The Israeli military on said Sunday that it plans to indict five soldiers suspected of beating two Palestinian detainees last month, seriously injuring them.
According to the Israel Defense Forces, the soldiers are believed to have attacked the two suspects “when they were handcuffed and blindfolded.” The two had been arrested in a raid conducted as part of a search for a terrorist who had killed two of the servicemen’s comrades in a shooting attack outside the Givat Assaf outpost in the central West Bank.
The IDF said the Palestinian detainees sustained serious injuries in the attack.
The soldiers are believed to have beaten the two Palestinian men, who were suspected of aiding the terrorist in his escape, as a form of revenge for the attack that killed their comrades.
In addition to being suspected of aggravated abuse and aggravated assault, some of them are expected to be charged with obstruction of justice.
The obstruction charge appears to be tied to attempts to hide footage filmed by one of the soldiers, which reportedly shows the servicemen kicking and punching the Palestinian suspects.
The offenses can carry heavy prison sentences if the soldiers are found guilty.
The soldiers’ platoon commander was also arrested in connection with the alleged abuse. He is not suspected of actively taking part in the beatings, but is believed to have failed to stop them. His case is being handled separately, and he was scheduled to appear before a judge later on Sunday.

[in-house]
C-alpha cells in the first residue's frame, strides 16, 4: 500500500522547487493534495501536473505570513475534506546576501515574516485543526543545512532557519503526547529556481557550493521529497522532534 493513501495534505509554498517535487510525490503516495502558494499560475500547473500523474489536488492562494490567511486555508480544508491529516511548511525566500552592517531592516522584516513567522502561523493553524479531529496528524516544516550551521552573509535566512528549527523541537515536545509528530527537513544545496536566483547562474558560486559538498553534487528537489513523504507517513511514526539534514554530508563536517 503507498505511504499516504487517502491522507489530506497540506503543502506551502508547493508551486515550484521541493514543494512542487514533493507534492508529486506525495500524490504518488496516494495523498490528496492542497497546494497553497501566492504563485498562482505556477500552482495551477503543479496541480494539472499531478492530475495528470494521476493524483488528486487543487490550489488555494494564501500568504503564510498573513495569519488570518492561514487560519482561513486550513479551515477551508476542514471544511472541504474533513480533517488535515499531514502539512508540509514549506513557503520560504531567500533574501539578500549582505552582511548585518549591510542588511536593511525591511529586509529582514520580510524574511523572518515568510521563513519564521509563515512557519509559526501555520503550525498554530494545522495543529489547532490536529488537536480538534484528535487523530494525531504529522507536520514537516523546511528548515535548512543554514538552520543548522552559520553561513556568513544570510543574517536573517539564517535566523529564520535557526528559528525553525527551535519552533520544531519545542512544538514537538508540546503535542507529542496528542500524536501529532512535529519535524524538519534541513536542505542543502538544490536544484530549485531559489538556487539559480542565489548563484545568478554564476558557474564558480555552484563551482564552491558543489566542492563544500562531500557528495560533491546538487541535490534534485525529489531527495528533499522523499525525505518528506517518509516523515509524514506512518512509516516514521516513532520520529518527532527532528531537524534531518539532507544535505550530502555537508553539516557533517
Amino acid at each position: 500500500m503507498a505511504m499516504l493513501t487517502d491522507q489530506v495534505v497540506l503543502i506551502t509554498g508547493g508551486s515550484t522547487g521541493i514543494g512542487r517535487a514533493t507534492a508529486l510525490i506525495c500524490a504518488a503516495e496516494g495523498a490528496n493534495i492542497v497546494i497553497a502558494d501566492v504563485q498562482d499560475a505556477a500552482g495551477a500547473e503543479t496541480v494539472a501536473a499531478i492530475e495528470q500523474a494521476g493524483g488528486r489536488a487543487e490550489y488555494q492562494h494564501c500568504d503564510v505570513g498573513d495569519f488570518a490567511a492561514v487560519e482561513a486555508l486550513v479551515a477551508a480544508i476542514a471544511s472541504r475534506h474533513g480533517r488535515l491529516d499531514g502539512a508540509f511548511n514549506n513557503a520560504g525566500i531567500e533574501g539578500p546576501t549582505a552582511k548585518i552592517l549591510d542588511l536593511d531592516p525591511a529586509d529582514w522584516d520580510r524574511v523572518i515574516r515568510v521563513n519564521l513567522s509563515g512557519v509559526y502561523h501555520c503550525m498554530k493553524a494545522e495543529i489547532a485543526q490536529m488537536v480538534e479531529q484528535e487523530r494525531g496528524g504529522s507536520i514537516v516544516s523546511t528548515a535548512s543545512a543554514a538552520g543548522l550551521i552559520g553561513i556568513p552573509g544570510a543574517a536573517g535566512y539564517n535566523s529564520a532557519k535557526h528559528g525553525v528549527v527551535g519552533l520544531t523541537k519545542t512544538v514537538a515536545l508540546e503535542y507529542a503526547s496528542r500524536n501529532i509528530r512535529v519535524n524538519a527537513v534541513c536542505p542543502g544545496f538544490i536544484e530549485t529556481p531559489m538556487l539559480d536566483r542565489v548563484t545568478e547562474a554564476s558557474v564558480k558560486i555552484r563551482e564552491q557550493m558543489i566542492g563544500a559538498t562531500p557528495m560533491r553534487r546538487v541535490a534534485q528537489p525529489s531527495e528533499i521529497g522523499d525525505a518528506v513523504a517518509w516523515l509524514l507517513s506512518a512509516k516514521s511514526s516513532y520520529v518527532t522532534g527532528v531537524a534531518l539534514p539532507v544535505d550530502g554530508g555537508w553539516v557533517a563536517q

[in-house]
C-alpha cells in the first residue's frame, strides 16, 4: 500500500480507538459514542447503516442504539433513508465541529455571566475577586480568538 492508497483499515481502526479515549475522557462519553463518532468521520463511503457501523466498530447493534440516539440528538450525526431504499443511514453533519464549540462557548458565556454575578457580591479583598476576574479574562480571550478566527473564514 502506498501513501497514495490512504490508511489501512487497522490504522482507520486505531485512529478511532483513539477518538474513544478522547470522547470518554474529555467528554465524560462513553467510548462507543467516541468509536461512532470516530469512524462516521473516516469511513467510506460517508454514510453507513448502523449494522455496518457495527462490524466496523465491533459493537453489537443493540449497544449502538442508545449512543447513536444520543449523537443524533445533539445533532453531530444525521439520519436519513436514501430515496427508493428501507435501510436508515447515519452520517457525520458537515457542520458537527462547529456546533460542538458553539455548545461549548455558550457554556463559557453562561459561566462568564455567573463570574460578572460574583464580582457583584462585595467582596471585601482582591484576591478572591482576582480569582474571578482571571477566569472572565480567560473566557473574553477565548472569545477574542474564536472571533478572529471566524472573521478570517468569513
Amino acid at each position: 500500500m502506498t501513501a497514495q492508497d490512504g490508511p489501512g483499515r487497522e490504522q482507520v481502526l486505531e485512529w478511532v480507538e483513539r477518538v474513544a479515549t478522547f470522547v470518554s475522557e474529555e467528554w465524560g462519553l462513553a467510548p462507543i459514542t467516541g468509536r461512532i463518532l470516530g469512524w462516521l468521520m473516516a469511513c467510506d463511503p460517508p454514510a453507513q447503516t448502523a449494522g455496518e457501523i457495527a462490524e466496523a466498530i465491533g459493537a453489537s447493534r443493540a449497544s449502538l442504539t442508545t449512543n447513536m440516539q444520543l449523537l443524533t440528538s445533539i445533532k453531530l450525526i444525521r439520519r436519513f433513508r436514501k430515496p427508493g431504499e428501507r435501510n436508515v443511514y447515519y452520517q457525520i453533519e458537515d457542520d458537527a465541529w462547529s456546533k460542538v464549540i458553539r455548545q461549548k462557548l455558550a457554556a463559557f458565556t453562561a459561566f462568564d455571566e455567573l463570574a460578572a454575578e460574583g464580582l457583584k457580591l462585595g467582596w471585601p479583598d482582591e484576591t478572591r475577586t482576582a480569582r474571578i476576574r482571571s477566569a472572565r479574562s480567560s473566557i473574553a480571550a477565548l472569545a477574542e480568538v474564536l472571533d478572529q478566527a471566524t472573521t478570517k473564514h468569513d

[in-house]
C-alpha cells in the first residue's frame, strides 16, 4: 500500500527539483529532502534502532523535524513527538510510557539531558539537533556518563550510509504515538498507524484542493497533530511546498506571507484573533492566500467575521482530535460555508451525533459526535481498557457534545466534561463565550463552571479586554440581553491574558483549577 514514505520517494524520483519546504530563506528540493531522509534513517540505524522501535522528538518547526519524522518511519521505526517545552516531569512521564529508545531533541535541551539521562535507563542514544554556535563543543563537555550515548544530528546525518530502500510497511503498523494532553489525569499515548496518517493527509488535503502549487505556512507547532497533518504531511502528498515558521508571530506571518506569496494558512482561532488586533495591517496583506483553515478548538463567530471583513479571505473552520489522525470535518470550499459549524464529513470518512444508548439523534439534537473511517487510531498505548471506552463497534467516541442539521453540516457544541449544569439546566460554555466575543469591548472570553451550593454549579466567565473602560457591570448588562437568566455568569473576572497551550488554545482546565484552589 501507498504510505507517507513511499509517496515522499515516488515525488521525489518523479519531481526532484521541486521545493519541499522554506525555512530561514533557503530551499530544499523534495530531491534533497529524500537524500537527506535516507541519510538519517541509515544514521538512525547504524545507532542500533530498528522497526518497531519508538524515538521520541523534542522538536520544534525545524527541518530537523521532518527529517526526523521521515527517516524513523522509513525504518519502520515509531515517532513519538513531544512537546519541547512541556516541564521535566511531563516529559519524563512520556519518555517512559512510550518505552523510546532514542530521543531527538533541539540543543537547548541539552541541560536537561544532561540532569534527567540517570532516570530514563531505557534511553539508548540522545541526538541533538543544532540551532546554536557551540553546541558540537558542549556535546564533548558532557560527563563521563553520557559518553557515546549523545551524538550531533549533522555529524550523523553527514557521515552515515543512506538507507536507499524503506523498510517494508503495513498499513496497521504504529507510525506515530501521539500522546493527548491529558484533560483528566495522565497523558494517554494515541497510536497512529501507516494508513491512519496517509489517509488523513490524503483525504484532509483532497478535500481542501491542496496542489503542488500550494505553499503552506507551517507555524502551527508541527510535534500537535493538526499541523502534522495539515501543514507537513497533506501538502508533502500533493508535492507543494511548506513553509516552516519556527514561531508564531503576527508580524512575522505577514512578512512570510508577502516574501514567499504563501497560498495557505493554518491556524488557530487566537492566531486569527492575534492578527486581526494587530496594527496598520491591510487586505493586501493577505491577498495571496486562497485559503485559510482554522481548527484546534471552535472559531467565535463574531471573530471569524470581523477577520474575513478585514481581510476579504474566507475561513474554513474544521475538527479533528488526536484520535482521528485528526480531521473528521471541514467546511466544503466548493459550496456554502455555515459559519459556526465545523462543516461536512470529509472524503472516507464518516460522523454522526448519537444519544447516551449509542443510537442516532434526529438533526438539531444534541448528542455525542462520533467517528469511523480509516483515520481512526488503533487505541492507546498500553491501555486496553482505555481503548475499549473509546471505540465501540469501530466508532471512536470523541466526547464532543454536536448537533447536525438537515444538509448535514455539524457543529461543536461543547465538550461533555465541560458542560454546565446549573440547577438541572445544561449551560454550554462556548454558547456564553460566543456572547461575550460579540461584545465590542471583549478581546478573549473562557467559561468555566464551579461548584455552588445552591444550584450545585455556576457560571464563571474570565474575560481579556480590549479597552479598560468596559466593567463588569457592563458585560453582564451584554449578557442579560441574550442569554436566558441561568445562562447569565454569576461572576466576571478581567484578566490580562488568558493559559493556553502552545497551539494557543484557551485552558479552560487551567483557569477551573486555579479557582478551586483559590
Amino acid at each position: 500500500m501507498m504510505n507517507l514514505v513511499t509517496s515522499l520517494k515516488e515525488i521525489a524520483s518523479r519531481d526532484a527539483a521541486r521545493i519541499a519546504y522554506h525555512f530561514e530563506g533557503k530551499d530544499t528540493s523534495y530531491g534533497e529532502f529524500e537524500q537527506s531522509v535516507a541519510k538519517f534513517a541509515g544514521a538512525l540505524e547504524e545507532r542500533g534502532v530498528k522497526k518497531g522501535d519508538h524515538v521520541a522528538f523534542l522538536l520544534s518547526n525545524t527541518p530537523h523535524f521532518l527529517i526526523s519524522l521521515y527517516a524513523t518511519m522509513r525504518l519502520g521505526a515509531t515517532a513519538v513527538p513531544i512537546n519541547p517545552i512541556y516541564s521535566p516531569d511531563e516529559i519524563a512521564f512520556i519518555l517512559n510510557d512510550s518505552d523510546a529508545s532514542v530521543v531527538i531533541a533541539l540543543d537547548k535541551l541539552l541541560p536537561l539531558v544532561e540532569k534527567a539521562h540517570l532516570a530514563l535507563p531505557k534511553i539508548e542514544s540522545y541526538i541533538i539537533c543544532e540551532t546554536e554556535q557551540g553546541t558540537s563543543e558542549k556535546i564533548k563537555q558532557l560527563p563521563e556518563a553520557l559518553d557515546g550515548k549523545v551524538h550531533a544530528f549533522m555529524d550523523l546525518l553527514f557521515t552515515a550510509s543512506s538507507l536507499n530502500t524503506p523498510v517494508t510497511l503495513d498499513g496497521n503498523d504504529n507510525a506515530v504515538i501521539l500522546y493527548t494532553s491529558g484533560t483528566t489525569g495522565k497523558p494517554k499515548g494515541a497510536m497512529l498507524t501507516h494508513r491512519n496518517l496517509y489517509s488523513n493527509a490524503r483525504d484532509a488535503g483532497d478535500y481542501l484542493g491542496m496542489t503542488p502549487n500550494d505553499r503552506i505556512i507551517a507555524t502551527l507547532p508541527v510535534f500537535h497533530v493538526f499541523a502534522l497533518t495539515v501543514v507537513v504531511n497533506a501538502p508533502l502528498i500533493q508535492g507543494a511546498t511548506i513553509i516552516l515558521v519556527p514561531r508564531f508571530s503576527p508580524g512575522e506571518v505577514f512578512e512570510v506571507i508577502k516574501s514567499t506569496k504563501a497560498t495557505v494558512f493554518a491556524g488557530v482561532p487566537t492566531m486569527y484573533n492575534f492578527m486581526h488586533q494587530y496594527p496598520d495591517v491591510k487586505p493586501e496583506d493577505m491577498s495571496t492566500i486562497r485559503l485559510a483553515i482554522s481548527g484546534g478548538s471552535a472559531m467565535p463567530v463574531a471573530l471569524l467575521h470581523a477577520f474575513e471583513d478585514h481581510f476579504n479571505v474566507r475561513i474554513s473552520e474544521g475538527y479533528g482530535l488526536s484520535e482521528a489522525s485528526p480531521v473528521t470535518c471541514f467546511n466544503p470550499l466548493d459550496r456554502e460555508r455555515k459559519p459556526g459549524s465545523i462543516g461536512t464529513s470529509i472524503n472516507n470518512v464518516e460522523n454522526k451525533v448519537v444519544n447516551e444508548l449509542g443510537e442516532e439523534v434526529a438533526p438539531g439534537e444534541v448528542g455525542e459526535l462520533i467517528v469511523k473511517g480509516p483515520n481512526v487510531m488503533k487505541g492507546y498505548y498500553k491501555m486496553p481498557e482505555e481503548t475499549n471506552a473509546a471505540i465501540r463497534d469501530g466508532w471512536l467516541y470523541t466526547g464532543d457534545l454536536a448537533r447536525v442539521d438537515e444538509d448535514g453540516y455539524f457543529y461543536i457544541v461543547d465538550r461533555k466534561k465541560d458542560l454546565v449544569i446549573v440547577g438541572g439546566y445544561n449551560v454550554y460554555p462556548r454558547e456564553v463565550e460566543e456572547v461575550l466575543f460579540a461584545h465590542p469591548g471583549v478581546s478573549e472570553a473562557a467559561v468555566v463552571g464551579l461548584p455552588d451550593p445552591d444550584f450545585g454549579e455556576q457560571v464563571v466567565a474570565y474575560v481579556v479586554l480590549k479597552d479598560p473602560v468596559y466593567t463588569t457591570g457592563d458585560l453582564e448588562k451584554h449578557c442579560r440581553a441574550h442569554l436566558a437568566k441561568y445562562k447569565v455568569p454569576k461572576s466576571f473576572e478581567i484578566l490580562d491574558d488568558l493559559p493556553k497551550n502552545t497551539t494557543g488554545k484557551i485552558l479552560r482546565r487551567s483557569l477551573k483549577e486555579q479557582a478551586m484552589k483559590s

When military prosecutors file their indictment on Sunday, they will also request the soldiers be kept in jail through the end of the trial, the army said.
The soldiers involved all serve in the Kfir Brigade’s religious Netzah Yehuda Battalion.
Soldiers in the Netzah Yehuda Battalion, which operates in the West Bank, have been at the center of several controversies connected to right-wing extremists and Palestinians, especially of late.
Last month, two members of the battalion were dismissed from duty after they fought with a group of Border Police officers who had arrested civilian friends of theirs for throwing rocks at Palestinian homes in Ramallah.
Also in December, the Military Police launched an investigation into the actions of Netzah Yehuda soldiers who shot dead an East Jerusalem man they said tried to ram them with his car at a West Bank checkpoint. An initial investigation into the incident found that no such ramming attempt had occurred.
In 2016, a soldier from the battalion was sentenced to 21 days in military prison for taking part in what was called the “hate wedding,” in which extremists celebrated the murder of a Palestinian toddler several months earlier.
The battalion was created so that ultra-Orthodox and other religious soldiers can serve without feeling they are compromising their beliefs. The soldiers do not interact with female troops to the same extent as other servicemen and are given additional time for prayer and study.
Michael Bachner contributed to this report.